Even though it was July 4, I still had laundry to do. Sunday’s the day I usually change the sheets and wash the towels, plus throw in a few other items, if need be. The picnic I planned to attend got shoved to Monday, which was just fine by me. The day was cool and cloudy anyway, and Monday’s forecast promised to offer much better weather.
I wear glasses, but not around the house. I see well enough without them to do what I need to do. Things only start to get blurry at a distance of about five-six feet or so. Besides, my house isn’t that big – only 1010 square feet. There isn’t a lot to navigate around here.
A marshmallow pile of sheets lay on the floor, waiting for me to snatch them up and carry them into the basement for their weekly bath. I gather them up and trudge down the steps. After I turn on the light, I see the big black splotch on the floor. I’m wondering if I dropped something.
Then the splotch moved.
Startled, this thing stood between me and the washer. At first, I pretended it was imaginary. The whoosh from my rushing down the steps caused a piece of something to move. Of course. That has to be the answer. And maybe if I had my glasses on, I’d be able to make out what this object was.
It moved again, this time, sideways.
Okay. Don’t panic. You’re six feet tall. Thing on the floor was only the size of Texas. And it moved again, closer to the washing machine.
I bent down, tucking the sheets close to my chest. The monster had six jagged legs, was dark black and appeared to be some kind of Jurassic-era miniature monster. It started gamboling on the floor, as if it were defying me to put the sheets in the washer. I’m certain it relished the standoff between human and beast.
This is ridiculous, I thought to myself. As a veteran of New York City apartments and the 2″-3″ waterbugs that frequented some of mine, I should laugh at this pathetic example of horror. Of course, when I went to squish said waterbed, whitish goo would ooze and smear from its insides, creating a whole new version of horror. And major, major grossness. Then I’d have to clean it up. Ugh, I can still hear that snapping sound after smacking the waterbug with a broom, newspaper, shoe, magazine…whatever lie in hand’s reach.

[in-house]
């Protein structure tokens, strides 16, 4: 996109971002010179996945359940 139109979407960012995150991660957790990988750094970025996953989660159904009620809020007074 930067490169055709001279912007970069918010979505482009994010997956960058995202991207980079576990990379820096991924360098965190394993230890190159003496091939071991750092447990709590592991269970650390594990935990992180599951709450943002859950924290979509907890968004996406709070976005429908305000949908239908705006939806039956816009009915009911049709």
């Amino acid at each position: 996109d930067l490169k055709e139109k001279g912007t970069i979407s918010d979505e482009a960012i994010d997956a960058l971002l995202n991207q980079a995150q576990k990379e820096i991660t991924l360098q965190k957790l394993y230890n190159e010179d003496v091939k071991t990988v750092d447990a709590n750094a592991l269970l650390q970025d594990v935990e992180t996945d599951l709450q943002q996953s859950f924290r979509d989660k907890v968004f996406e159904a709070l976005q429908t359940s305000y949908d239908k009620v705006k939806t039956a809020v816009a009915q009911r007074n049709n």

And in case you didn’t know, a waterbug is a giant cockroach. Pray you never see one.
Now I’m angry. The monster held its position. So did I. It seemed neither of us were going to budge. There wasn’t room in that basement for the both of us.
“Get out!” I shouted. “Go back to where you came from!” I edged two steps closer to the washing machine.
The monster held his ground.
“I’m warning you,” I say, hoping its defiance would fade as I attempt to instill fear into the monster.
A quick scan around reveals nothing useful I can use to dispatch this thing. There are some boxes, a fire extinguisher, the bottle of Purex on top of the washer. Realistically, I’m helpless. With my arms bound up in sheets, they’re not free to lunge or swipe. Any thought of stepping on it was quickly dismissed. There’s absolutely no chance in hell I’m getting bug goo on my relatively new sneakers.
Finally, I take the plunge. It’s a simple move, one I should’ve thought about earlier.
I step over the monster and proceed towards the washer, outwitting it. Take that!
In go the sheets, the soap…et voila! Laundry in progress. I feel sort of smug, having achieved this small victory.
The monster ambles off a few steps, headed toward a room I use to store some random boxes I really should’ve gone through ages ago. It better not find a cozy spot to rest and breed inside one of them.
Water rushes into the tub and it begins to spin. Monster is still within sight, but leaves a clear path for me to exit. Whether this is out of respect or fear, I cannot say. It’s a good sign, though. I head upstairs, resuming my housecleaning duties as I choose to block the monster’s existence from my memory.
And hopefully, it’ll be long gone before the spin cycle ends….